With Chris Pratt, Bryce Dallas Howard, Ty Simpkins, Irrfan Khan, Vincent D’Onofrio. Written Rick Jaffa & Amanda Silver and Colin Trevorrow & Derek Connolly. Directed by Colin Trevorrow. Rated PG-13 for intense sequences of science-fiction violence and peril. 124 minutes.
Set up as a sequel to “Jurassic Park” (1993)–as if the other two sequels never happened–JURASSIC WORLD falls somewhere between the various “Transformers” movie and last year’s new “Godzilla” on the summer action movie scale. The plotting and characterization is about an inch deep, but it does raise some interesting points along the way to its mega-dinosaur smackdown finale.
It’s some years after the events of the first film, and the original dinosaur park has been replaced by a new one that seems to be a cross between Sea World and Disney World. Gray (Ty Simpkins) and his older brother Zach (Nick Robinson) have been sent there for a vacation with their aunt Claire (Bryce Dallas Howard), the chic and very busy marketing person. She leaves the boys in the care of an assistant with “VIP passes” for the park.
Meanwhile, behind the scenes, trouble is brewing. Our dashing hero Owen (Chris Pratt), has successfully trained a group of young raptors (the vicious killers of the first film) to take his commands, and Hoskins (Vincent D’Onofrio) can’t wait to develop the military applications of this breakthrough. Meanwhile, Dr. Henry Wu (B.D. Wong) has been giving Masrani (Irrfan Khan), the owner of the park, what he wants: bigger and scarier dinosaurs. His latest is a “hybrid” dubbed Indominus Rex and, as you might have guessed, it gets loose.
From thereon out, many people will get chomped on or otherwise killed, the two brothers will face danger, Aunt Claire and Owen will find love–and save each other’s lives, and there will be a big showdown with Indominus. It’s all rather predictable, but Pratt and Howard are engaging, the two kids aren’t too annoying, and D’Onofrio is a suitable heavy. There are a few original twists–not many, but a few–and the special effects are top notch.
While there’s the obvious discussion about scientific research getting out of a control without any moral compass, the real bite here–other than that of the dinosaurs–is the satiric take on a theme park. From the merchandising to the movie’s look at how easily the public becomes jaded with the newest attractions, this is something that will seem very familiar, in spite of the fantastic nature of the park. The “children’s park” with a petting zoo and baby dinosaur rides is inspired.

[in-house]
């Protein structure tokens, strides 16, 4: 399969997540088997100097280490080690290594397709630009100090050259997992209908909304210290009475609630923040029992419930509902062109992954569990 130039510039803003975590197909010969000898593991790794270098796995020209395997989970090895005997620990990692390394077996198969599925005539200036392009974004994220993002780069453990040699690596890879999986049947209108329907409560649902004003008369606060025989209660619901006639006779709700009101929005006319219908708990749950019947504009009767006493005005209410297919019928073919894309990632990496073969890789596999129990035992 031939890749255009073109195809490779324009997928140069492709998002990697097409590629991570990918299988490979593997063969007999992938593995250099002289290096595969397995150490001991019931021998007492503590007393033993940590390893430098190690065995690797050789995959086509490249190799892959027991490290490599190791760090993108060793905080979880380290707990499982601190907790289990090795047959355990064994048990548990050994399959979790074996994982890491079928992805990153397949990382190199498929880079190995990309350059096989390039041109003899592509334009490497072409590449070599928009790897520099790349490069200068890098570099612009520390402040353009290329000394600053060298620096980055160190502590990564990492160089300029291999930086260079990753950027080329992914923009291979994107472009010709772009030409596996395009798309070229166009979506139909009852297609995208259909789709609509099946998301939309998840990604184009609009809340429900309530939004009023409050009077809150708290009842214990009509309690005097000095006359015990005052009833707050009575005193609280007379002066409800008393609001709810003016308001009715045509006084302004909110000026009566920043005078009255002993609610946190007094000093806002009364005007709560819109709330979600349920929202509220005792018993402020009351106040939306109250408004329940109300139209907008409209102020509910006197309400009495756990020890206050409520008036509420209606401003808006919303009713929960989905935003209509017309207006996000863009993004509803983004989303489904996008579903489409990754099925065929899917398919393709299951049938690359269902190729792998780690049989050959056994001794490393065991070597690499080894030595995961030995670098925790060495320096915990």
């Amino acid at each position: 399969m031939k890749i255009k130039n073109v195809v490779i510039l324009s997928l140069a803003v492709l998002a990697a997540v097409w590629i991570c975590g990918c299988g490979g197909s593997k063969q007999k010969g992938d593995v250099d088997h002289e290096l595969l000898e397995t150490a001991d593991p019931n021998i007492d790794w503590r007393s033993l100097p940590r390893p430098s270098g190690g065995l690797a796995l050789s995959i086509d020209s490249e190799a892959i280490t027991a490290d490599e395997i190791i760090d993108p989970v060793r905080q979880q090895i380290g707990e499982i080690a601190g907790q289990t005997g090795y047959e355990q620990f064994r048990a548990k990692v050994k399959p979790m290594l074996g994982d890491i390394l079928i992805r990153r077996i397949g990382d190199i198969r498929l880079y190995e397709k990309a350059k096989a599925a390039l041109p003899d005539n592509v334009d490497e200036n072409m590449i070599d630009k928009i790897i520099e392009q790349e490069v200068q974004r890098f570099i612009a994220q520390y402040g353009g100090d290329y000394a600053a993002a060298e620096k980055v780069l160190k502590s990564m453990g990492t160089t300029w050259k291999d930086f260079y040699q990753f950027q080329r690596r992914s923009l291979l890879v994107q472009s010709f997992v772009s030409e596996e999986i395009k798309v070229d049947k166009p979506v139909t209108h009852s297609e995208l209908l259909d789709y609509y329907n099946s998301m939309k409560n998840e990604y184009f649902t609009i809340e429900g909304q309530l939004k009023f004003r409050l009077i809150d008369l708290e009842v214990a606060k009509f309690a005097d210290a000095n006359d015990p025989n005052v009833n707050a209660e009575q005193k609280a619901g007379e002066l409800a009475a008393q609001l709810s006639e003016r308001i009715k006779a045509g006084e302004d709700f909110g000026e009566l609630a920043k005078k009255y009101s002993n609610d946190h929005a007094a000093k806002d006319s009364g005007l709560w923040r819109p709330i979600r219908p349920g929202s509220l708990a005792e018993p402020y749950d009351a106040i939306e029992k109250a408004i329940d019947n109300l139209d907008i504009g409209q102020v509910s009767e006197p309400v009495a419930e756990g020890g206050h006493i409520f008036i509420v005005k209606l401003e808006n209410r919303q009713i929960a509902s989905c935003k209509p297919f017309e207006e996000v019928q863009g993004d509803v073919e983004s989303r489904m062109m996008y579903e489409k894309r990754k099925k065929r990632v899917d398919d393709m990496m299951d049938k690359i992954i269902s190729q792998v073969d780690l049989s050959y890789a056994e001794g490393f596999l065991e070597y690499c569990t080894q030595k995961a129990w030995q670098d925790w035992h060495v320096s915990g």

Those who feel the film somehow falls short of the original may either have blurry memories of it or else saw it as impressionable kids, because though it boasted what were, at the time, incredibly impressive cutting edge effects–and a cast with greater star power–it was as predictable as this film: science goes wrong, people die, kids are endangered, and there’s a big climactic fight between man and dinosaur. Like this new entry, it was a summer fun ride at the movies.
“Jurassic World” is fun, but parents (and squeamish people) be warned: it is very violent. There are numerous onscreen deaths, and though you don’t exactly see entrails on screen, the blood does flow freely. Perhaps the biggest surprise here is that the mysterious members of the Ratings Board think this is a PG-13 film.•••
Daniel M. Kimmel is a veteran movie critic and author of a host of film-related books. His most recent book is “Shh! It’s a Secret: a novel about Aliens, Hollywood and the Bartender’s Guide.” He lives in Somerville, Massachusetts.